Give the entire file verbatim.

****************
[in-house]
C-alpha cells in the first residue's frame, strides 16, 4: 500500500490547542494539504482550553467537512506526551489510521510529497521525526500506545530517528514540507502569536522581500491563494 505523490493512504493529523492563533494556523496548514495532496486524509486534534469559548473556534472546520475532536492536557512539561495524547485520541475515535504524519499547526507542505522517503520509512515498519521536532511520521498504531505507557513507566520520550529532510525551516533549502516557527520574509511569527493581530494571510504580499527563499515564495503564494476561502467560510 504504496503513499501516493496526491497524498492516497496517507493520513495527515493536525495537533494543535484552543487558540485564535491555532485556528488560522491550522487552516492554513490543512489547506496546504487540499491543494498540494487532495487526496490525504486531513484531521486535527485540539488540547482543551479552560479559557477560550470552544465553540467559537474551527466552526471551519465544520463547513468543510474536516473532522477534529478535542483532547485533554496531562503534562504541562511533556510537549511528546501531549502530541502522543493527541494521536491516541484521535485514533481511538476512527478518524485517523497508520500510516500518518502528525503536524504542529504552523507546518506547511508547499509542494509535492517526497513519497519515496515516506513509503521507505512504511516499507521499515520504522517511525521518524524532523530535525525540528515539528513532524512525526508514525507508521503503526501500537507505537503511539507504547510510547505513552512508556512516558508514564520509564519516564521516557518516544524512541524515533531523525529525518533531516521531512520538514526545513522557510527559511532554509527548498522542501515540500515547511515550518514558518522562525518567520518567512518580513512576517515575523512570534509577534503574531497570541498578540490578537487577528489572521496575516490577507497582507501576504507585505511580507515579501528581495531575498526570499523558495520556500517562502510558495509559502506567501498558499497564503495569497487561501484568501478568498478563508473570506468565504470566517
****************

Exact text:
[in-house]
C-alpha cells in the first residue's frame, strides 16, 4: 500500500490547542494539504482550553467537512506526551489510521510529497521525526500506545530517528514540507502569536522581500491563494 505523490493512504493529523492563533494556523496548514495532496486524509486534534469559548473556534472546520475532536492536557512539561495524547485520541475515535504524519499547526507542505522517503520509512515498519521536532511520521498504531505507557513507566520520550529532510525551516533549502516557527520574509511569527493581530494571510504580499527563499515564495503564494476561502467560510 504504496503513499501516493496526491497524498492516497496517507493520513495527515493536525495537533494543535484552543487558540485564535491555532485556528488560522491550522487552516492554513490543512489547506496546504487540499491543494498540494487532495487526496490525504486531513484531521486535527485540539488540547482543551479552560479559557477560550470552544465553540467559537474551527466552526471551519465544520463547513468543510474536516473532522477534529478535542483532547485533554496531562503534562504541562511533556510537549511528546501531549502530541502522543493527541494521536491516541484521535485514533481511538476512527478518524485517523497508520500510516500518518502528525503536524504542529504552523507546518506547511508547499509542494509535492517526497513519497519515496515516506513509503521507505512504511516499507521499515520504522517511525521518524524532523530535525525540528515539528513532524512525526508514525507508521503503526501500537507505537503511539507504547510510547505513552512508556512516558508514564520509564519516564521516557518516544524512541524515533531523525529525518533531516521531512520538514526545513522557510527559511532554509527548498522542501515540500515547511515550518514558518522562525518567520518567512518580513512576517515575523512570534509577534503574531497570541498578540490578537487577528489572521496575516490577507497582507501576504507585505511580507515579501528581495531575498526570499523558495520556500517562502510558495509559502506567501498558499497564503495569497487561501484568501478568498478563508473570506468565504470566517